It’s hard to imagine a city as crowded, as frustrating, as vibrant, as ugly and as beautiful as Bombay.
Today, Desi and I are in the city known to the world as Mumbai, but always Bombay to us. It has been nearly five years since our last visit– a period inexcusably long to stay away from the land that sired you. But as always, within minutes the city grabbed me and shook me and left me breathless.
Each of your senses just seems to explode in Bombay. The smells and the sounds are amplified a thousand-fold. When I was growing up here it was a crowded city, but now the only way to describe the number of people here is overwhelming.
It is almost impossible to walk in Bombay. There is construction everywhere– flyovers, buildings, even the airport seems to be getting a makeover. Sidewalks are cluttered with hawkers, makeshift shelters set up by the poorest of the poor, even scooters snaking and braking their way through the traffic.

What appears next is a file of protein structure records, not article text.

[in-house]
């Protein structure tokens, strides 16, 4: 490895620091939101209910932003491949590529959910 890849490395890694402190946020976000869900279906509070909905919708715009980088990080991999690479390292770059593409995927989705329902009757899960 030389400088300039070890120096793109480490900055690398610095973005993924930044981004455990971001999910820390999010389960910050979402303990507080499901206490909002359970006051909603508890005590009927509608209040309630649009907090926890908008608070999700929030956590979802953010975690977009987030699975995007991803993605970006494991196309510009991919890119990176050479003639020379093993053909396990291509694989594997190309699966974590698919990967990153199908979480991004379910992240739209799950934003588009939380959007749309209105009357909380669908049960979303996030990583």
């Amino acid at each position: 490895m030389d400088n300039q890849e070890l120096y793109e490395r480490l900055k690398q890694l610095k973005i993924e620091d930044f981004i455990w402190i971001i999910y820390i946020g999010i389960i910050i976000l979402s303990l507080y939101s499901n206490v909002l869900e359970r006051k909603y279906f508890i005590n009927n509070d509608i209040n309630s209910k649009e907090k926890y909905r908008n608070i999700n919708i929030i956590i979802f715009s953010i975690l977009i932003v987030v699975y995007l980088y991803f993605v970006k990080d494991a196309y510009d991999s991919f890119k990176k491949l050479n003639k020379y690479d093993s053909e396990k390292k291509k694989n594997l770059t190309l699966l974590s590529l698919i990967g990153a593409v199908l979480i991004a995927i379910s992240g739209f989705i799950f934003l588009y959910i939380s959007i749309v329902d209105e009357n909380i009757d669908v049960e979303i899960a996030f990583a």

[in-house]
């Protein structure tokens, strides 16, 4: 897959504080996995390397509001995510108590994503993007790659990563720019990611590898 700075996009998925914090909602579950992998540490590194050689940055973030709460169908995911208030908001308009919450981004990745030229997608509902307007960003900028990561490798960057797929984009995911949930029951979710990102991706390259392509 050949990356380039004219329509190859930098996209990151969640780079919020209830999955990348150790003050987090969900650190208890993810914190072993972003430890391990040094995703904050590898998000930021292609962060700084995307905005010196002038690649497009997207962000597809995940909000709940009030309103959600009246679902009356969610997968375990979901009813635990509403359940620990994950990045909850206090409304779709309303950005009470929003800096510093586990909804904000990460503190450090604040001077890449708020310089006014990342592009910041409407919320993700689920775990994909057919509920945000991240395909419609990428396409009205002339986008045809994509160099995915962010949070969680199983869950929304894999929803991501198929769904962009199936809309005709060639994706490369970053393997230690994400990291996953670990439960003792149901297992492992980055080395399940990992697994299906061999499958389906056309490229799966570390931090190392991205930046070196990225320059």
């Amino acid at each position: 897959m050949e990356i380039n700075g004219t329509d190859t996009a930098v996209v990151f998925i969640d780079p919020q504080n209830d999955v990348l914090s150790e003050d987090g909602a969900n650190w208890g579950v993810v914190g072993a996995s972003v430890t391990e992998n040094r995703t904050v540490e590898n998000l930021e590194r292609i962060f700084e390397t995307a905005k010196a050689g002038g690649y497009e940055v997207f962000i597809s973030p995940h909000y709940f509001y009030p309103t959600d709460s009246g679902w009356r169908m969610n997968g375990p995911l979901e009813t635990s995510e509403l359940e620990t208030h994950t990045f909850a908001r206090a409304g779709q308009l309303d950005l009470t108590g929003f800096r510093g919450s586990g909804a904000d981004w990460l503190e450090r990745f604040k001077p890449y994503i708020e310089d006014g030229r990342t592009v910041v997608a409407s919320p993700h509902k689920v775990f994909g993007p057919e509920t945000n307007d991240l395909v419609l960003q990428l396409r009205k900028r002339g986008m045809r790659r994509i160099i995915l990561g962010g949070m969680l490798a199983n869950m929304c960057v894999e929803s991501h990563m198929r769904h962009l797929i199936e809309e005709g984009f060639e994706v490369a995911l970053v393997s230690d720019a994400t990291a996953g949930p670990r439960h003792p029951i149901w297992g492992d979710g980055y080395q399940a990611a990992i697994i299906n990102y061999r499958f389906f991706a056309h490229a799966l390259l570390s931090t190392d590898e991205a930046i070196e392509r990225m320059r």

It is almost impossible to cross the roads in Bombay, because each time you set out to do that seems like it could be your last. There is no ebb to the relentless flow of traffic, traffic signals are considered mere suggestions, and pedestrians are not just frowned upon, they are honked out of the way by impatient motorists.
But despite the crowds and the noise and the inevitable pollution, Bombay is wonderful with the gritty reality of life. There are 20 million stories in this city and each one is as intriguing, shocking, innocent and gripping as the next. Just sit yourself in an autorickshaw and peek out of the open door at the life going by– you will come away with a refreshed perspective on life.
We landed in Bombay on one of its most special days—Ganesh Chaturthi, the birthday of Ganesha, the childlike, elephant-headed god so revered by this city. Each year, Bombay puts on a huge party for their beloved deity. As we took the taxi past midnight from the airport to our hotel, the city’s streets were clogged already with processions of devotees bringing in colorful idols of Ganesha to be installed in massive, ostentatiously decorated pandals.